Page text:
Veneration

Timothy is venerated as an apostle, saint, and martyr by the Eastern Orthodox Church, with his feast day on 22 January. The General Roman Calendar venerates Timothy together with Titus by a memorial on 26 January, the day after the Feast of the Conversion of Saint Paul. From the 13th century until 1969 the feast of Timothy (alone) was on 24 January, the day before that of the Conversion of Saint Paul. [15] Along with Titus and Silas, Timothy is commemorated by the Evangelical Lutheran Church in America and the Episcopal Church on 26 January. Timothy's feast is kept by the Lutheran Church–Missouri Synod on 24 January.

In the 4th century, the relics of Timothy were transferred from Ephesus to Constantinople and placed in the Church of the Holy Apostles near the tombs of St Andrew and St Luke. [11] Later on in the 13th century, the relics seem to have been taken to Italy by a count returning from the crusades, and buried around 1239 in the Termoli Cathedral. [16] The remains were re-discovered in 1945, during restoration works.

Patronage

Timothy is the patron invoked against stomach and intestinal disorders. [17]

See also

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References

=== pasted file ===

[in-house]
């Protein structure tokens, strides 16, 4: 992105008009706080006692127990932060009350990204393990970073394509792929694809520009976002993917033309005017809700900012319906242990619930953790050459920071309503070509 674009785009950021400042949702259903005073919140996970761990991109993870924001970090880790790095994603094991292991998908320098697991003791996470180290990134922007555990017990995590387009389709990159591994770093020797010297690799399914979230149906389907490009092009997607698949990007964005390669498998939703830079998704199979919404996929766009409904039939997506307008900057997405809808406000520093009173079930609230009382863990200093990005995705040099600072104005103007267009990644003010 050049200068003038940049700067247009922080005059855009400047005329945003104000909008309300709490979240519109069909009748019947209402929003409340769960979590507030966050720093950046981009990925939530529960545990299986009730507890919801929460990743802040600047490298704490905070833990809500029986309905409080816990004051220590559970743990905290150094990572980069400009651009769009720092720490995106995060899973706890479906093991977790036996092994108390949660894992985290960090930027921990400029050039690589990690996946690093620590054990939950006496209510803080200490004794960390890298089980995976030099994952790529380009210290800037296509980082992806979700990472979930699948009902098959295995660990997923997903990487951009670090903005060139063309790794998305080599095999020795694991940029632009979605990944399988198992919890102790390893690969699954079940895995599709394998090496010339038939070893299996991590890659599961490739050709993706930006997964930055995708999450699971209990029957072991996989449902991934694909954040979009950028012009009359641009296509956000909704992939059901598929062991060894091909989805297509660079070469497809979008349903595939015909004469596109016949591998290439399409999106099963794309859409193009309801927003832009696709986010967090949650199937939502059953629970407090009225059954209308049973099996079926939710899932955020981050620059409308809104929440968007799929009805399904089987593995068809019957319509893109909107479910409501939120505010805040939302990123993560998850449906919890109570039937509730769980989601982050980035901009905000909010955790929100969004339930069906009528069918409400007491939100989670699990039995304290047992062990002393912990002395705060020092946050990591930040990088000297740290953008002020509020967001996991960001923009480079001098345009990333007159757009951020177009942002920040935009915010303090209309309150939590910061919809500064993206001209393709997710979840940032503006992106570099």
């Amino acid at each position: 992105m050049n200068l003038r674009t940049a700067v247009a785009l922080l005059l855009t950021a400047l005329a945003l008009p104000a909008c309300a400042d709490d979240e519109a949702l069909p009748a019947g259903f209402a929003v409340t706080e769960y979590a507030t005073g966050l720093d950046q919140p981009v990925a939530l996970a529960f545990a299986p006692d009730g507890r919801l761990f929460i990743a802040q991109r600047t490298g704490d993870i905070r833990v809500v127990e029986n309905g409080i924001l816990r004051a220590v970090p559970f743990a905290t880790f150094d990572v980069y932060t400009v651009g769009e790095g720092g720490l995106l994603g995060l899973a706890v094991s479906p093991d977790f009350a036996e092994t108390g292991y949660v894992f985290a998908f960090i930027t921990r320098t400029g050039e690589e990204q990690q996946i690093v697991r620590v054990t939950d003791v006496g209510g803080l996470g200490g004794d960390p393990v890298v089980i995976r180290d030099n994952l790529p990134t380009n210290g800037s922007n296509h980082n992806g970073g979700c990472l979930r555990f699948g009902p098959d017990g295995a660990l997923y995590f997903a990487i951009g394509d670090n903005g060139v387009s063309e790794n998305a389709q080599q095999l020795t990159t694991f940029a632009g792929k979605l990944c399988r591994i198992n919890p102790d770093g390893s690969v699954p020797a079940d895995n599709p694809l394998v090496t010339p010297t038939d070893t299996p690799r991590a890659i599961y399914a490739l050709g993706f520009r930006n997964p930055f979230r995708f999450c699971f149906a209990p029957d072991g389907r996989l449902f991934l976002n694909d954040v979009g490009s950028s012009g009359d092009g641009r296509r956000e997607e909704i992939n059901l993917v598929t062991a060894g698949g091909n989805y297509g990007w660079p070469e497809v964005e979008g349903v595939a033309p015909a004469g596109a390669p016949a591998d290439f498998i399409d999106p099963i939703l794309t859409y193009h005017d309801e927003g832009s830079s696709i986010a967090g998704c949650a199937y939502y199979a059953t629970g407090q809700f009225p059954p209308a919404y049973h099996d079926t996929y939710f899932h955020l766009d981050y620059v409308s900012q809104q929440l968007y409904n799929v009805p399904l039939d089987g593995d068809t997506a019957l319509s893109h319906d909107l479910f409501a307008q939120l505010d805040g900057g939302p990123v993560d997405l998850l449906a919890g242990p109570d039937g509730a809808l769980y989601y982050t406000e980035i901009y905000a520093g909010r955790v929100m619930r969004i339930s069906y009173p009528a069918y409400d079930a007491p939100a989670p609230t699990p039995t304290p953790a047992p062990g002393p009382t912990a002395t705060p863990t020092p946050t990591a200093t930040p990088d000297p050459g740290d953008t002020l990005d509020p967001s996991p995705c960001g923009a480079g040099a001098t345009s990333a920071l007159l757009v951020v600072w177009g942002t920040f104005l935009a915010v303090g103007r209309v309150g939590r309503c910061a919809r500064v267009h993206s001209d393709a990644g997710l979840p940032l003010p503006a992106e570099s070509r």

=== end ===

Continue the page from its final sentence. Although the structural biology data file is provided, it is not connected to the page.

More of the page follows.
1. "The Martyrdom of St. Timothy, the Apostle.", Coptic Orthodox Church Network
  2. "The Relocation of the Relics of St. Timothy, the Apostle.", COCN
  3. Agasso, Domenico. "Saint Timothy, Bishop", Santi e Beati, February 1, 2001
  4. Katsev, Igor. "Meaning & Origin of Timothy". MF names. Retrieved 2017-06-18.
  5. "Timothy". Finde. Zelo. Retrieved 2017-06-18.
  6. Eusebius (1965), "3.4", Historia Ecclesiastica[The History of the Church], Williamson, G.A. transl., Harmonsworth: Penguin, p. 109.
  7. Acts 16:1–4
  8. "St. Timothy biography". St. Timothy ELCA. Retrieved 2017-06-18.
  9. "Who Was Saint Timothy". Fort Worth, TX: St.Timothy's Episcopal Church. Archived from the original on 2014-11-14. Retrieved 2014-01-17.
  10. "Commentary on Acts of the Apostles". Christian Classics Ethereal Library. Retrieved 2017-06-18.
  11. 1 2 3 4 "Apostle Timothy of the Seventy". Lives of the saints. OCA. 2013-01-22. Retrieved 2017-06-18.
  12. 1 2 3 Butler, Alban. Saint Timothy, Bishop and Martyr. The Lives of the Saints. I: January. Bartleby. Retrieved 2017-06-18.
  13. "Saints Timothy and Titus", Franciscan Media
  14. Brown (1997), An Introduction to the New Testament, New York: Doubleday, p. 655.
  15. Calendarium Romanum (Vatican City, 1969), p. 86.
  16. Sanidopoulos, John (September 2011), Skull of apostle Timothy to travel to… .
  17. "St. Timothy – Why is He the Patron of Stomach Issues?". Bible saints. January 2017. Retrieved 2018-07-05.